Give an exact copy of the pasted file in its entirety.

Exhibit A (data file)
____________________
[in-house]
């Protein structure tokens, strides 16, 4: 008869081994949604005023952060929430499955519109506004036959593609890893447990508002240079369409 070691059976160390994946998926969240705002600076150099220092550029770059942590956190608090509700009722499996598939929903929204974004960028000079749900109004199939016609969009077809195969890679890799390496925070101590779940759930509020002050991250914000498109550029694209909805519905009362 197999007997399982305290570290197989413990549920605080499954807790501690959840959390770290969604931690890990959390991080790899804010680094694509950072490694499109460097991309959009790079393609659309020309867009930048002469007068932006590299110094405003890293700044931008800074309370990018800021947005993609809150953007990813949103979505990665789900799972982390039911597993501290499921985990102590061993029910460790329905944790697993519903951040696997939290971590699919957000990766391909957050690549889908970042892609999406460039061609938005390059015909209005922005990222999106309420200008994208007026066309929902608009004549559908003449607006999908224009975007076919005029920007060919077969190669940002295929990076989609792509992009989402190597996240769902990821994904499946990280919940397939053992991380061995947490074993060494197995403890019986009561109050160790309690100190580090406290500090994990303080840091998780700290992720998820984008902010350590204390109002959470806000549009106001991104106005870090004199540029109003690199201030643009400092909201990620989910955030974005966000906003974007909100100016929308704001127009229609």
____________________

[in-house]
């Protein structure tokens, strides 16, 4: 008869081994949604005023952060929430499955519109506004036959593609890893447990508002240079369409 070691059976160390994946998926969240705002600076150099220092550029770059942590956190608090509700009722499996598939929903929204974004960028000079749900109004199939016609969009077809195969890679890799390496925070101590779940759930509020002050991250914000498109550029694209909805519905009362 197999007997399982305290570290197989413990549920605080499954807790501690959840959390770290969604931690890990959390991080790899804010680094694509950072490694499109460097991309959009790079393609659309020309867009930048002469007068932006590299110094405003890293700044931008800074309370990018800021947005993609809150953007990813949103979505990665789900799972982390039911597993501290499921985990102590061993029910460790329905944790697993519903951040696997939290971590699919957000990766391909957050690549889908970042892609999406460039061609938005390059015909209005922005990222999106309420200008994208007026066309929902608009004549559908003449607006999908224009975007076919005029920007060919077969190669940002295929990076989609792509992009989402190597996240769902990821994904499946990280919940397939053992991380061995947490074993060494197995403890019986009561109050160790309690100190580090406290500090994990303080840091998780700290992720998820984008902010350590204390109002959470806000549009106001991104106005870090004199540029109003690199201030643009400092909201990620989910955030974005966000906003974007909100100016929308704001127009229609």